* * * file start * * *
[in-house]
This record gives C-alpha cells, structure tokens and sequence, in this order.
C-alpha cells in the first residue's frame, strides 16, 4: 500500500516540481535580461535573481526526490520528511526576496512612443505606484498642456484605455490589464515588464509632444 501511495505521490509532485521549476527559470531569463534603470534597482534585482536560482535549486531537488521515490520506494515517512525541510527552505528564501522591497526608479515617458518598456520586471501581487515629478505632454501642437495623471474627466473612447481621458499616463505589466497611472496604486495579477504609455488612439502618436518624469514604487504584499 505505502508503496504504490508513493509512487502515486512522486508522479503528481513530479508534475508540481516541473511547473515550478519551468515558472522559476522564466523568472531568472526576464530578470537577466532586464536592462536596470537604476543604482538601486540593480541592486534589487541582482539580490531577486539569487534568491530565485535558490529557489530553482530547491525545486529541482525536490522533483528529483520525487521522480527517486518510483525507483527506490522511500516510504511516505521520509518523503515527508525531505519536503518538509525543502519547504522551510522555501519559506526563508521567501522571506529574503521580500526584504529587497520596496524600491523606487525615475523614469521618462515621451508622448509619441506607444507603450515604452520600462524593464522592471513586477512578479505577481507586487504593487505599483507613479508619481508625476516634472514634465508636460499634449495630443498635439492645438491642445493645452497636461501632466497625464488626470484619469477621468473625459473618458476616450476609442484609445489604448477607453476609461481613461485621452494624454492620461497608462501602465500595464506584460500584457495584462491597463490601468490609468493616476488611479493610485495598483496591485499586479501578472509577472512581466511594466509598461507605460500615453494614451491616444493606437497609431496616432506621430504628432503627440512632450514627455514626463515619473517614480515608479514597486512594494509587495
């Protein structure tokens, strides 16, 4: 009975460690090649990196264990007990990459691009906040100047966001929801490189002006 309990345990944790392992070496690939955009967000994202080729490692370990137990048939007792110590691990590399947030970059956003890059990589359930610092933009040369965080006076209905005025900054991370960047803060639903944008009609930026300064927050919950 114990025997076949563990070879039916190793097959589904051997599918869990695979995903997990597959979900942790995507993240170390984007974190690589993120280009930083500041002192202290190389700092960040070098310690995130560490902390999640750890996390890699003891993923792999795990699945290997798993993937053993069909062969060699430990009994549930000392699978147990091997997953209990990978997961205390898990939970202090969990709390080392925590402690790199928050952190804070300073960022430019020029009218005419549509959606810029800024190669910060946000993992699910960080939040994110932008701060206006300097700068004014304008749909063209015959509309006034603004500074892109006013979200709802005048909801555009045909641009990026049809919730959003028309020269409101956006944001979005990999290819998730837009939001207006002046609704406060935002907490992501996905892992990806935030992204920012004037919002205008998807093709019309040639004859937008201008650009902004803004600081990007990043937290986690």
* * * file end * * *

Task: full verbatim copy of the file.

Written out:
[in-house]
This record gives C-alpha cells, structure tokens and sequence, in this order.
C-alpha cells in the first residue's frame, strides 16, 4: 500500500516540481535580461535573481526526490520528511526576496512612443505606484498642456484605455490589464515588464509632444 501511495505521490509532485521549476527559470531569463534603470534597482534585482536560482535549486531537488521515490520506494515517512525541510527552505528564501522591497526608479515617458518598456520586471501581487515629478505632454501642437495623471474627466473612447481621458499616463505589466497611472496604486495579477504609455488612439502618436518624469514604487504584499 505505502508503496504504490508513493509512487502515486512522486508522479503528481513530479508534475508540481516541473511547473515550478519551468515558472522559476522564466523568472531568472526576464530578470537577466532586464536592462536596470537604476543604482538601486540593480541592486534589487541582482539580490531577486539569487534568491530565485535558490529557489530553482530547491525545486529541482525536490522533483528529483520525487521522480527517486518510483525507483527506490522511500516510504511516505521520509518523503515527508525531505519536503518538509525543502519547504522551510522555501519559506526563508521567501522571506529574503521580500526584504529587497520596496524600491523606487525615475523614469521618462515621451508622448509619441506607444507603450515604452520600462524593464522592471513586477512578479505577481507586487504593487505599483507613479508619481508625476516634472514634465508636460499634449495630443498635439492645438491642445493645452497636461501632466497625464488626470484619469477621468473625459473618458476616450476609442484609445489604448477607453476609461481613461485621452494624454492620461497608462501602465500595464506584460500584457495584462491597463490601468490609468493616476488611479493610485495598483496591485499586479501578472509577472512581466511594466509598461507605460500615453494614451491616444493606437497609431496616432506621430504628432503627440512632450514627455514626463515619473517614480515608479514597486512594494509587495
């Protein structure tokens, strides 16, 4: 009975460690090649990196264990007990990459691009906040100047966001929801490189002006 309990345990944790392992070496690939955009967000994202080729490692370990137990048939007792110590691990590399947030970059956003890059990589359930610092933009040369965080006076209905005025900054991370960047803060639903944008009609930026300064927050919950 114990025997076949563990070879039916190793097959589904051997599918869990695979995903997990597959979900942790995507993240170390984007974190690589993120280009930083500041002192202290190389700092960040070098310690995130560490902390999640750890996390890699003891993923792999795990699945290997798993993937053993069909062969060699430990009994549930000392699978147990091997997953209990990978997961205390898990939970202090969990709390080392925590402690790199928050952190804070300073960022430019020029009218005419549509959606810029800024190669910060946000993992699910960080939040994110932008701060206006300097700068004014304008749909063209015959509309006034603004500074892109006013979200709802005048909801555009045909641009990026049809919730959003028309020269409101956006944001979005990999290819998730837009939001207006002046609704406060935002907490992501996905892992990806935030992204920012004037919002205008998807093709019309040639004859937008201008650009902004803004600081990007990043937290986690």